NO-ONE talks down the newspaper industry better than the newspaper industry.
It is a self-obsessed, ego-driven business, full of pontificating pessimists eager to write off print and deeply wary of the web.
These cynical creatures believe we are all going to ‘hell in a handcart’.
They ignore the fact that Scotland is one of the most competitive and vibrant newspaper markets in the world. There are 21 daily titles selling more than a million copies every day and that does not include the free newspapers such as the Metro or the paid-for weeklies.
Add to that the enormous growth in online audiences and you have a thriving publishing industry.
So why does everyone believe the opposite?
The answer is the fierce competition, whereby the indigenous titles fight tooth and claw against the UK nationals who returned 20 years ago after largely having withdrawn from Scotland because of high labour and production costs.
They came back leaner, and with better and more effective technology, to grab market share of both advertising and circulation.
Stir in the recession and changing customer needs and you have a highly volatile mixture.
But media is highly adaptive. Video did not kill the radio star. Television did not kill the cinema. The internet will not kill print.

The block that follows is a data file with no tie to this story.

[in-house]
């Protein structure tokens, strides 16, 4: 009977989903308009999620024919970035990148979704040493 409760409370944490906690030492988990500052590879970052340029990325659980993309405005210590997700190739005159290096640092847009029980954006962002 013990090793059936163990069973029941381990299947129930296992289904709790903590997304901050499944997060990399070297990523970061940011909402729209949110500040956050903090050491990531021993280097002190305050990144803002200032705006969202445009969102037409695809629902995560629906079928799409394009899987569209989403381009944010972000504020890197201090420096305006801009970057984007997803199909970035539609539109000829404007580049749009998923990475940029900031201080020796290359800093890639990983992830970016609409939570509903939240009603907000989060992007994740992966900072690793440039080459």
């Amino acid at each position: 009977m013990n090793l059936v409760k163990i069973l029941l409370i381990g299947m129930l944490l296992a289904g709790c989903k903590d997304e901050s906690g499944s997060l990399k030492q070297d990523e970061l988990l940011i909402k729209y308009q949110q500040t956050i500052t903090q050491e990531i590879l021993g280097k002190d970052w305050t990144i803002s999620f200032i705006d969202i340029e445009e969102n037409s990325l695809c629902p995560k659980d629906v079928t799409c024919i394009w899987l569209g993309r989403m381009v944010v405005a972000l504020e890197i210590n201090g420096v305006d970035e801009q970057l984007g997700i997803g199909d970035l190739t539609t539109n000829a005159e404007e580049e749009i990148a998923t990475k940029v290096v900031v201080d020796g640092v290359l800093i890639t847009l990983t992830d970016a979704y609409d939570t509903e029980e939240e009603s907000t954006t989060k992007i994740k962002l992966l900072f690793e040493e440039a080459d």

Our industry must change rapidly with all the pain that brings. Jobs will be lost, new skills will be needed.
But it will also bring rewards. Many people assume you cannot make money out of the internet. Try telling that to s1, Scotland’s premier online recruitment website and an important part of the Herald & Times Group. It is now a multi-million pound profit earner.
People also said the public will not pay for content. Well, The Herald introduced a paywall more than a year ago and the subscribers are growing every month. In fact, we recently upgraded our app and are currently averaging 100 new subscribers a week.
Many other publishers have equally exciting print and digital strategies. The latest newspaper research shows that online editions of Scottish newspapers have introduced new audiences to individual brands. Readers are increasingly unlikely to read both the print and online edition of a newspaper: 90 per cent of the Daily Record’s online audience do not read the print edition, 98 per cent of The Courier’s online audience do not read its print edition and 93 per cent of The Scotsman’s online audience do not read its print edition.
Therefore, although print readership has declined, total audience delivery is growing at a pace.
If we look at The Herald audience, in particular, in 2007 The Herald brand reached a monthly audience of 593,000 adults. It now reaches 1.2 million. The crossover between print and online is very low – 98 per cent of online users do not read the print edition.
Essentially, two separate audiences but both platforms delivering ‘hard to reach’ affluent, decision-makers.
This year-to-date, The Herald audience has increased to 1.6 million a month; that’s an increase of 33 per cent, year-on-year.
So, we should take all the doom-mongers with a ‘pinch of salt’.
Tim Blott is managing director of the Herald & Times Group and president of the Scottish Newspaper Society. A version of this was presented at ‘Securing Scotland’s Voices: The State of the Scottish National Press in the Digital Age’, hosted by the Centre for Cultural Policy at the University of Glasgow on June 4 2013.